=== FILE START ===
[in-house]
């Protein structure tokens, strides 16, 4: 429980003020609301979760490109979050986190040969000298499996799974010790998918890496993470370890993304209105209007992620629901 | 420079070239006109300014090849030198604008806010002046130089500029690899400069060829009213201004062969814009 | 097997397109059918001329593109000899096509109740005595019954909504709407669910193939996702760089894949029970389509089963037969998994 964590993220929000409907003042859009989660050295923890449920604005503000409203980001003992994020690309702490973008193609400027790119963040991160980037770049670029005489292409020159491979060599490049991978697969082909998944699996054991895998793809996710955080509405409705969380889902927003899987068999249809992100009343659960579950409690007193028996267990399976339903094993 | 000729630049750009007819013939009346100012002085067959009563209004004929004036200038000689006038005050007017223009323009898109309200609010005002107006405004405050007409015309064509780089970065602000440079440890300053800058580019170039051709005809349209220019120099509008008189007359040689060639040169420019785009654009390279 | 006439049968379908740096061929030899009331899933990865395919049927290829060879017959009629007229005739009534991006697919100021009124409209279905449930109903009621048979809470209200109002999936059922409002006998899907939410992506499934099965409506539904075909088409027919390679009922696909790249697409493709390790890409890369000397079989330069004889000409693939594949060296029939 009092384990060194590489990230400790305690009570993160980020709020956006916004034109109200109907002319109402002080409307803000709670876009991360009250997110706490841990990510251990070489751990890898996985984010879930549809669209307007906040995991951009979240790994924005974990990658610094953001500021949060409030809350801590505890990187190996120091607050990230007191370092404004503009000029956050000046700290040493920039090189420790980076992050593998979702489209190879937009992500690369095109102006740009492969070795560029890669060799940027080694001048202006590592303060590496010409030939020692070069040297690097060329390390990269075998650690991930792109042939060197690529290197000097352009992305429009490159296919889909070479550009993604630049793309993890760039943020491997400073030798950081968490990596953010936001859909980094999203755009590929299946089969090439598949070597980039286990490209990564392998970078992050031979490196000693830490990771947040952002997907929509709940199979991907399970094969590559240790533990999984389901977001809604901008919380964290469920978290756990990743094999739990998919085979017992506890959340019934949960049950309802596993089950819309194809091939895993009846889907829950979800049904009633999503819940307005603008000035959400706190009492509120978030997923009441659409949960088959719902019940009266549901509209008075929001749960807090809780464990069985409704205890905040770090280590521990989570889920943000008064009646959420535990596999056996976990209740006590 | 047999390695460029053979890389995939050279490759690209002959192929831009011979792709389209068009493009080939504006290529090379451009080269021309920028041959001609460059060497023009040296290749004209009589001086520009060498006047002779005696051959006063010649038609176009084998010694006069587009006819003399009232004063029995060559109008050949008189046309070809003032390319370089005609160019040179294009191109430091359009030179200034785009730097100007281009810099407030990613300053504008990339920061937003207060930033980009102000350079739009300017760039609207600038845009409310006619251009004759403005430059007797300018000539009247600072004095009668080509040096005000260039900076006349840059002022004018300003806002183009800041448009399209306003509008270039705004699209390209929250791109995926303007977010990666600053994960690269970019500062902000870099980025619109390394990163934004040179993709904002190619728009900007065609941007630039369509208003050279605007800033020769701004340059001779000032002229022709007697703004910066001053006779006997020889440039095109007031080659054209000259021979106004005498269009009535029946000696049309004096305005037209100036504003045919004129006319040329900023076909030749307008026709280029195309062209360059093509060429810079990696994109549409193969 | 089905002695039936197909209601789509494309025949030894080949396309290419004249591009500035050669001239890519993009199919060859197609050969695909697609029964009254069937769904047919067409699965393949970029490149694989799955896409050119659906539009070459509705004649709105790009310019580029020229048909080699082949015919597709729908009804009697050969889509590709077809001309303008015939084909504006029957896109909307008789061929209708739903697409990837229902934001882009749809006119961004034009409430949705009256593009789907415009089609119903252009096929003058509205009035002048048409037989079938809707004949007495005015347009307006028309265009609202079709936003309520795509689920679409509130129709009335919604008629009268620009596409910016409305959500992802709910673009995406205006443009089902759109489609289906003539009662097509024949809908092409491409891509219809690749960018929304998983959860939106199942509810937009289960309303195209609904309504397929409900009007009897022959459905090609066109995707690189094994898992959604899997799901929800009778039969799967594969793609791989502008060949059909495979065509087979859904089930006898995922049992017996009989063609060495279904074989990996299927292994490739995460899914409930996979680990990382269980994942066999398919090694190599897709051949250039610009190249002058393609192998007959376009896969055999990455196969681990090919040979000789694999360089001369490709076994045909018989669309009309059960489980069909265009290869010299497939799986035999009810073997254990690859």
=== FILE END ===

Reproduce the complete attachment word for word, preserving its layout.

[in-house]
């Protein structure tokens, strides 16, 4: 429980003020609301979760490109979050986190040969000298499996799974010790998918890496993470370890993304209105209007992620629901 | 420079070239006109300014090849030198604008806010002046130089500029690899400069060829009213201004062969814009 | 097997397109059918001329593109000899096509109740005595019954909504709407669910193939996702760089894949029970389509089963037969998994 964590993220929000409907003042859009989660050295923890449920604005503000409203980001003992994020690309702490973008193609400027790119963040991160980037770049670029005489292409020159491979060599490049991978697969082909998944699996054991895998793809996710955080509405409705969380889902927003899987068999249809992100009343659960579950409690007193028996267990399976339903094993 | 000729630049750009007819013939009346100012002085067959009563209004004929004036200038000689006038005050007017223009323009898109309200609010005002107006405004405050007409015309064509780089970065602000440079440890300053800058580019170039051709005809349209220019120099509008008189007359040689060639040169420019785009654009390279 | 006439049968379908740096061929030899009331899933990865395919049927290829060879017959009629007229005739009534991006697919100021009124409209279905449930109903009621048979809470209200109002999936059922409002006998899907939410992506499934099965409506539904075909088409027919390679009922696909790249697409493709390790890409890369000397079989330069004889000409693939594949060296029939 009092384990060194590489990230400790305690009570993160980020709020956006916004034109109200109907002319109402002080409307803000709670876009991360009250997110706490841990990510251990070489751990890898996985984010879930549809669209307007906040995991951009979240790994924005974990990658610094953001500021949060409030809350801590505890990187190996120091607050990230007191370092404004503009000029956050000046700290040493920039090189420790980076992050593998979702489209190879937009992500690369095109102006740009492969070795560029890669060799940027080694001048202006590592303060590496010409030939020692070069040297690097060329390390990269075998650690991930792109042939060197690529290197000097352009992305429009490159296919889909070479550009993604630049793309993890760039943020491997400073030798950081968490990596953010936001859909980094999203755009590929299946089969090439598949070597980039286990490209990564392998970078992050031979490196000693830490990771947040952002997907929509709940199979991907399970094969590559240790533990999984389901977001809604901008919380964290469920978290756990990743094999739990998919085979017992506890959340019934949960049950309802596993089950819309194809091939895993009846889907829950979800049904009633999503819940307005603008000035959400706190009492509120978030997923009441659409949960088959719902019940009266549901509209008075929001749960807090809780464990069985409704205890905040770090280590521990989570889920943000008064009646959420535990596999056996976990209740006590 | 047999390695460029053979890389995939050279490759690209002959192929831009011979792709389209068009493009080939504006290529090379451009080269021309920028041959001609460059060497023009040296290749004209009589001086520009060498006047002779005696051959006063010649038609176009084998010694006069587009006819003399009232004063029995060559109008050949008189046309070809003032390319370089005609160019040179294009191109430091359009030179200034785009730097100007281009810099407030990613300053504008990339920061937003207060930033980009102000350079739009300017760039609207600038845009409310006619251009004759403005430059007797300018000539009247600072004095009668080509040096005000260039900076006349840059002022004018300003806002183009800041448009399209306003509008270039705004699209390209929250791109995926303007977010990666600053994960690269970019500062902000870099980025619109390394990163934004040179993709904002190619728009900007065609941007630039369509208003050279605007800033020769701004340059001779000032002229022709007697703004910066001053006779006997020889440039095109007031080659054209000259021979106004005498269009009535029946000696049309004096305005037209100036504003045919004129006319040329900023076909030749307008026709280029195309062209360059093509060429810079990696994109549409193969 | 089905002695039936197909209601789509494309025949030894080949396309290419004249591009500035050669001239890519993009199919060859197609050969695909697609029964009254069937769904047919067409699965393949970029490149694989799955896409050119659906539009070459509705004649709105790009310019580029020229048909080699082949015919597709729908009804009697050969889509590709077809001309303008015939084909504006029957896109909307008789061929209708739903697409990837229902934001882009749809006119961004034009409430949705009256593009789907415009089609119903252009096929003058509205009035002048048409037989079938809707004949007495005015347009307006028309265009609202079709936003309520795509689920679409509130129709009335919604008629009268620009596409910016409305959500992802709910673009995406205006443009089902759109489609289906003539009662097509024949809908092409491409891509219809690749960018929304998983959860939106199942509810937009289960309303195209609904309504397929409900009007009897022959459905090609066109995707690189094994898992959604899997799901929800009778039969799967594969793609791989502008060949059909495979065509087979859904089930006898995922049992017996009989063609060495279904074989990996299927292994490739995460899914409930996979680990990382269980994942066999398919090694190599897709051949250039610009190249002058393609192998007959376009896969055999990455196969681990090919040979000789694999360089001369490709076994045909018989669309009309059960489980069909265009290869010299497939799986035999009810073997254990690859």